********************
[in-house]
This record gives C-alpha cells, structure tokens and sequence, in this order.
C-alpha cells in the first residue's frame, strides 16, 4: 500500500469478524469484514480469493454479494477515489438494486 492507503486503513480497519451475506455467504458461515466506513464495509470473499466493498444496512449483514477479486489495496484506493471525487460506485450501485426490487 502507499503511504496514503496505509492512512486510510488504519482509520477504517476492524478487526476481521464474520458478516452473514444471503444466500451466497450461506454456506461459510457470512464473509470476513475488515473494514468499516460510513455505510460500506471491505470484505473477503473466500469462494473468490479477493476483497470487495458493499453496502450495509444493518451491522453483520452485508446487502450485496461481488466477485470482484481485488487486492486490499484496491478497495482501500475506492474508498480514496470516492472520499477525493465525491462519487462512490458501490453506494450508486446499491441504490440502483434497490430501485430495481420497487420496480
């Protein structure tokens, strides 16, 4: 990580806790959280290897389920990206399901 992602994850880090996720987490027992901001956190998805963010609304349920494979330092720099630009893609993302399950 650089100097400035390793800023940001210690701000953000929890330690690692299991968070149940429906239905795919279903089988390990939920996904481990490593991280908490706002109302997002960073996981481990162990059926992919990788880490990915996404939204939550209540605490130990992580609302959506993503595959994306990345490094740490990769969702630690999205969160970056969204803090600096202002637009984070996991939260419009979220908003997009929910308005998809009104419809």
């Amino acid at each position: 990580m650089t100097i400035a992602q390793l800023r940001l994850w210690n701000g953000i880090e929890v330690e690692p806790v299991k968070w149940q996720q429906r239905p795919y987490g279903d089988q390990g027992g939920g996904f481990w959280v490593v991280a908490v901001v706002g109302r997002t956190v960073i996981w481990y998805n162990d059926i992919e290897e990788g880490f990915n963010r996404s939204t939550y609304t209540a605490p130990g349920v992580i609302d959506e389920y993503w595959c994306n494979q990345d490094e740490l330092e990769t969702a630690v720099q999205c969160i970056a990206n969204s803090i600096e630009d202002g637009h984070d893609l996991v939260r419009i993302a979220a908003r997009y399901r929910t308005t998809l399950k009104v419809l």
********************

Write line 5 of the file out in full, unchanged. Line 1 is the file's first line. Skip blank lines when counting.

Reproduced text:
């Amino acid at each position: 990580m650089t100097i400035a992602q390793l800023r940001l994850w210690n701000g953000i880090e929890v330690e690692p806790v299991k968070w149940q996720q429906r239905p795919y987490g279903d089988q390990g027992g939920g996904f481990w959280v490593v991280a908490v901001v706002g109302r997002t956190v960073i996981w481990y998805n162990d059926i992919e290897e990788g880490f990915n963010r996404s939204t939550y609304t209540a605490p130990g349920v992580i609302d959506e389920y993503w595959c994306n494979q990345d490094e740490l330092e990769t969702a630690v720099q999205c969160i970056a990206n969204s803090i600096e630009d202002g637009h984070d893609l996991v939260r419009i993302a979220a908003r997009y399901r929910t308005t998809l399950k009104v419809l």